Paper Mario proves it: We want to be Bowser.
Maybe I’m just sensitive to such thinking because of my recent “love for the bad guys” article, but let us consider the whole of the Paper Mario franchise. Recent Paper Mario games, like Paper Mario: Color Splash and Paper Mario: Sticker Star, feature Mario working together with Toads and the gimmick du jour… but not Bowser. Bowser is, like in every other Mario game that does not involve sportsmanship, an antagonist, and nothing more than an obstacle to be overcome. And, hey, guess which Paper Mario games are the least liked.
But let’s go back a little further. Super Paper Mario is probably best described as “experimental”, as its fusion of platforming and RPG mechanics simply did not work in a lot of places. But it’s also a damn memorable game, with some set pieces (like a destroyed world, 8-bit Hell, and some nerd’s basement) that seem to be wholly unique within the franchise. And, yes, Bowser is straight up a playable character alongside Mario, Peach, and that green guy. The giant lizard even gets some kind of story arc and a rival to battle against! You can’t tell me that Super Paper Mario doesn’t get extra adoration for its playable Bowser.
And then we go back a little further, to the impeccable Paper Mario: The Thousand-Year Door. This is a game that requires no excuses; it is simply a beautiful, delightfully constructed RPG absolutely oozing with creativity and wonder. It’s a story for another article, but I would say, without question, that if the Gamecube somehow was only capable of supporting one game, PM:TTYD would still make the system essential. But that’s all fluff compared to the simple truth that the best damn part of that game is playing through the opening stage of Mario Bros. as a constantly growing Bowser. PM:TTYD was demoed for the world with two stages: a battle against Hookbill representing the “real game”, and fun times with Bowser, the event everyone reported. How did that not become an entire game!?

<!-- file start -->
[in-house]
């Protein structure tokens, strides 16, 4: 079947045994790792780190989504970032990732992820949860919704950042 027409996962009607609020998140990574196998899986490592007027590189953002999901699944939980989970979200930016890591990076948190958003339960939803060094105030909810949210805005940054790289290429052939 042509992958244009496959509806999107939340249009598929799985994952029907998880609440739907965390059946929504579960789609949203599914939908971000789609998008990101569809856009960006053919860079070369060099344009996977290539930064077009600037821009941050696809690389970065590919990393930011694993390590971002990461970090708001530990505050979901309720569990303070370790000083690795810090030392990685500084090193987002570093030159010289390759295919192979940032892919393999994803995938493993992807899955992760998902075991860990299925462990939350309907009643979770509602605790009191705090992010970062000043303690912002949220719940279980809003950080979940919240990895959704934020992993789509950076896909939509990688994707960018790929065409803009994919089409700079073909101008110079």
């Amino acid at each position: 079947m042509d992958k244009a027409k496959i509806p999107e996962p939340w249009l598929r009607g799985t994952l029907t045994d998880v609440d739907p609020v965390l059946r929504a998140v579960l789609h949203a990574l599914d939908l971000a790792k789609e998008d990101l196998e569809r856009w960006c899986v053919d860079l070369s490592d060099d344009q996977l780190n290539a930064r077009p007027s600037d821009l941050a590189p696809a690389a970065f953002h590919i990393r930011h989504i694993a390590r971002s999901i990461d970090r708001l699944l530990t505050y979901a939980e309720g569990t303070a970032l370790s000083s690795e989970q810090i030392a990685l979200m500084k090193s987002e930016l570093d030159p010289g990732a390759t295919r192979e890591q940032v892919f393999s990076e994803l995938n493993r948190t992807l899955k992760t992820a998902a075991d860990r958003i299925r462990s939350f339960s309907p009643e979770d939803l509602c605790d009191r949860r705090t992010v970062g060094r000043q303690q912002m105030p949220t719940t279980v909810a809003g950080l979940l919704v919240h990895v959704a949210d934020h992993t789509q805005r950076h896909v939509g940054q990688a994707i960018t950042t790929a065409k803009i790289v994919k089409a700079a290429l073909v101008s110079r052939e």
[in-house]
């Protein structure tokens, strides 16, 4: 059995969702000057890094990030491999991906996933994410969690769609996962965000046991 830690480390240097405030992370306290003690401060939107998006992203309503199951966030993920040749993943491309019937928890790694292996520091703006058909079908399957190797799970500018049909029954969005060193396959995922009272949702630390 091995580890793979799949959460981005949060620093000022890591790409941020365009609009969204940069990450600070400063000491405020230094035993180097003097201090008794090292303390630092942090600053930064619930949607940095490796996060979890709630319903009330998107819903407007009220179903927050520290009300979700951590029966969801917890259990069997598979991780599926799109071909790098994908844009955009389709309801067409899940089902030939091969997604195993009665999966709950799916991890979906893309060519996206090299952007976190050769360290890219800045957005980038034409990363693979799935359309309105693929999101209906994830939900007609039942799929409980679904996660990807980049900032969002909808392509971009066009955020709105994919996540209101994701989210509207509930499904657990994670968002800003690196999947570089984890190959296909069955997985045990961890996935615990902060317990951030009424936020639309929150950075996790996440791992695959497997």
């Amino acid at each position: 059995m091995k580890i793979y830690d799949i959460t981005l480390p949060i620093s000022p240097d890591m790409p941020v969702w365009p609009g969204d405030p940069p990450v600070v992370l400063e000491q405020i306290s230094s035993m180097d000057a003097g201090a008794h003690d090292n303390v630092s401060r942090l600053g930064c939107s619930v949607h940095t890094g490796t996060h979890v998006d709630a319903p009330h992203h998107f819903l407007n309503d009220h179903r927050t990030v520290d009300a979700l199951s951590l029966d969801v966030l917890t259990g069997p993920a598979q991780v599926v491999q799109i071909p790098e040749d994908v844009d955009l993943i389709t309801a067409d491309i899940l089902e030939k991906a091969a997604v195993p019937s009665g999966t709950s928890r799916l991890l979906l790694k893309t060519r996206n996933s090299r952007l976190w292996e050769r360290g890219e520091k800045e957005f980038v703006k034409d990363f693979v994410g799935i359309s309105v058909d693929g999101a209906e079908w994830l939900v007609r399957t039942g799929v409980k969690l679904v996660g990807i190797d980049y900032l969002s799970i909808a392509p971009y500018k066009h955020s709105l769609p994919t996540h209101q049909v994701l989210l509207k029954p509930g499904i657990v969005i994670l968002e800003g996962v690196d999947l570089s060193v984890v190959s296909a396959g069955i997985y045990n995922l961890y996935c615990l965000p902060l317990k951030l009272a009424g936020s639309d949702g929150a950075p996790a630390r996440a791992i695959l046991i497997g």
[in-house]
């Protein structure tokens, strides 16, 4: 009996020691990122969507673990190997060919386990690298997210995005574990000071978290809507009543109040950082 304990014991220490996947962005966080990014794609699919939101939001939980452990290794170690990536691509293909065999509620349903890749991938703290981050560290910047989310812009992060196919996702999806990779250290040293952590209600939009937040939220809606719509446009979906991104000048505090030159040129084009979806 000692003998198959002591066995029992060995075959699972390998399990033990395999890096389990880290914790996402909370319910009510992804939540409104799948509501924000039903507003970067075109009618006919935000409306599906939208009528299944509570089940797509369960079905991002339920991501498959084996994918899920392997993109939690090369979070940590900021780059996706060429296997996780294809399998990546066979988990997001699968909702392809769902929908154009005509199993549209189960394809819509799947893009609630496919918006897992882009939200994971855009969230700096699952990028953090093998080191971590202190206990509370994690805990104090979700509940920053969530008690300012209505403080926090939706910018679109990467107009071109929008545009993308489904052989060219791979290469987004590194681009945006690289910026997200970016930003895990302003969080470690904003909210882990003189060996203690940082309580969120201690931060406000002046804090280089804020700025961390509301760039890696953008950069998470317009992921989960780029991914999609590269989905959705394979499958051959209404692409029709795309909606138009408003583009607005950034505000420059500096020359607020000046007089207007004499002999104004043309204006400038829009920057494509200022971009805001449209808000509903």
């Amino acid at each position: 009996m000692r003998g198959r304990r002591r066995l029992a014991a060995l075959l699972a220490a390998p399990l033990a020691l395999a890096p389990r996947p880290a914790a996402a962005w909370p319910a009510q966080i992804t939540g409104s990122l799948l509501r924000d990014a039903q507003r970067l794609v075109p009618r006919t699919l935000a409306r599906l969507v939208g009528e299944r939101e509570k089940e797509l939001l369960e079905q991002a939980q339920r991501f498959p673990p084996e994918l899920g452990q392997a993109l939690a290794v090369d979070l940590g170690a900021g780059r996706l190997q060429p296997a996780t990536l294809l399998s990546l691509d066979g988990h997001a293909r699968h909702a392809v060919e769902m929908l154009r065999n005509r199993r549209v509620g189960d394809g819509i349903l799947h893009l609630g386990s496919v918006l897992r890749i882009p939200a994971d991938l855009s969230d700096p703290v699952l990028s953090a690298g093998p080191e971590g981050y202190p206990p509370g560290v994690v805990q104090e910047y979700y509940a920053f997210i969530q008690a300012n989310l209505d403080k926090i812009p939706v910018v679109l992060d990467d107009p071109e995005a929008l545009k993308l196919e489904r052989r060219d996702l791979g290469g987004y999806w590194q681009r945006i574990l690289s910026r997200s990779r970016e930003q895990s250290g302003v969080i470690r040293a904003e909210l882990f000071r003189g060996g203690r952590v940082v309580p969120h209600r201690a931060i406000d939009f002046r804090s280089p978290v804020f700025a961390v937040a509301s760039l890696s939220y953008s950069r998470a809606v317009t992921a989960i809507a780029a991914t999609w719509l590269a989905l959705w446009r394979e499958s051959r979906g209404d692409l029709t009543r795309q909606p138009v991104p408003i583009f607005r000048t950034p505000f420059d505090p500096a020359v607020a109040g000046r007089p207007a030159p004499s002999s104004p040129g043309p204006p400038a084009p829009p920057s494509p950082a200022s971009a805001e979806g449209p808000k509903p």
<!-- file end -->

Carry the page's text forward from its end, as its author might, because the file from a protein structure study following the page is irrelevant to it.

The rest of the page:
This brings us back to the originator of the Paper series, Paper Mario. Those of you that have played the game are probably already disagreeing with my thesis, as, come on, Goggle Bob, Bowser is the main and undisputed villain of Paper Mario. There is no Shadow Force or Mr. L or even a mysterious, last minute “I was secretly responsible for everything” monster at the end of the book. Bowser is the bad guy, he’s identified as such before even Mario is introduced, and he’s the final boss. He doesn’t even transform into some kind of Final Fantasy version of Bowser for that finale, either. He’s “Bowser, but, ya know, bigger”. I guess he borrowed a weapon from the Kirby series? That’s about it.
But consider Mario’s role in the story. Mario is, as ever, the hero. Mario ventures across the Mushroom Kingdom’s latest incarnation, and collects about 113 less stars than in his last adventure. Mario stomps on shyguys, kicks over turtle shells, and wields a mean hammer when goombas finally decide to get some headgear. Coins, fire flowers, and mushrooms are collected, and, in the end, Mario finds all the stars and saves Princess Peach from Bowser’s uncertain machinations (I guess he’s just a single dad looking for a strong female presence in his household?). For the entire world, this looks like a pretty typical Mario adventure, complete with some fireworks and parade floats in time for the credits.
Mario makes a lot of friends during his quest. I’m partial to Goombario the goomba and Kooper the koopa troopa, but there’s a place in my heart for everybody’s favorite manic mailman, Parakarry the parakoopa, too. Lady Bow the boo is a bit too high society for my tastes, but Bombette is to be commended for contemplating the rights of sentient explosives. Watt is just a wee baby sparky, and would probably get along well with Mama Sushi… if cheep cheeps could deal with electricity a little better. And Lakilester the Lakitu… well, I guess he tries. And that’s Mario’s JRPG party.
And you may have noticed that not a single one of those allies are “good guys”.